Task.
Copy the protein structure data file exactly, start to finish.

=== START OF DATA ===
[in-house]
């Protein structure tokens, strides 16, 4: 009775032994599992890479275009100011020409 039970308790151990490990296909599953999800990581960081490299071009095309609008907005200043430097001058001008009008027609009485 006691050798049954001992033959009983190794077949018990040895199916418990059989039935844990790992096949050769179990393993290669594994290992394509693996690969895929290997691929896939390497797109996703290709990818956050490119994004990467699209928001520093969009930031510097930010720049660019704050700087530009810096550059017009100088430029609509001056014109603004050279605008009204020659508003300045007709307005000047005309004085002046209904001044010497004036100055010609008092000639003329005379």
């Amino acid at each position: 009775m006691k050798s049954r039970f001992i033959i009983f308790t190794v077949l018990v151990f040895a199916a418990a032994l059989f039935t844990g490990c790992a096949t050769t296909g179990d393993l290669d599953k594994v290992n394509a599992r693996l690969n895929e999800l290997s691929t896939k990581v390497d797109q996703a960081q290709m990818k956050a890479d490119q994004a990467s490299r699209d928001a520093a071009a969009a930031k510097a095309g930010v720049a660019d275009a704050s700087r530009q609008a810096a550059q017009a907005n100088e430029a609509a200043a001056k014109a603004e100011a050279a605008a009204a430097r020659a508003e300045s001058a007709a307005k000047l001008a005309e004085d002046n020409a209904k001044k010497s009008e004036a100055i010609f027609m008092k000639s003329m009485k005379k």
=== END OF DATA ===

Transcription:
[in-house]
């Protein structure tokens, strides 16, 4: 009775032994599992890479275009100011020409 039970308790151990490990296909599953999800990581960081490299071009095309609008907005200043430097001058001008009008027609009485 006691050798049954001992033959009983190794077949018990040895199916418990059989039935844990790992096949050769179990393993290669594994290992394509693996690969895929290997691929896939390497797109996703290709990818956050490119994004990467699209928001520093969009930031510097930010720049660019704050700087530009810096550059017009100088430029609509001056014109603004050279605008009204020659508003300045007709307005000047005309004085002046209904001044010497004036100055010609008092000639003329005379």
């Amino acid at each position: 009775m006691k050798s049954r039970f001992i033959i009983f308790t190794v077949l018990v151990f040895a199916a418990a032994l059989f039935t844990g490990c790992a096949t050769t296909g179990d393993l290669d599953k594994v290992n394509a599992r693996l690969n895929e999800l290997s691929t896939k990581v390497d797109q996703a960081q290709m990818k956050a890479d490119q994004a990467s490299r699209d928001a520093a071009a969009a930031k510097a095309g930010v720049a660019d275009a704050s700087r530009q609008a810096a550059q017009a907005n100088e430029a609509a200043a001056k014109a603004e100011a050279a605008a009204a430097r020659a508003e300045s001058a007709a307005k000047l001008a005309e004085d002046n020409a209904k001044k010497s009008e004036a100055i010609f027609m008092k000639s003329m009485k005379k």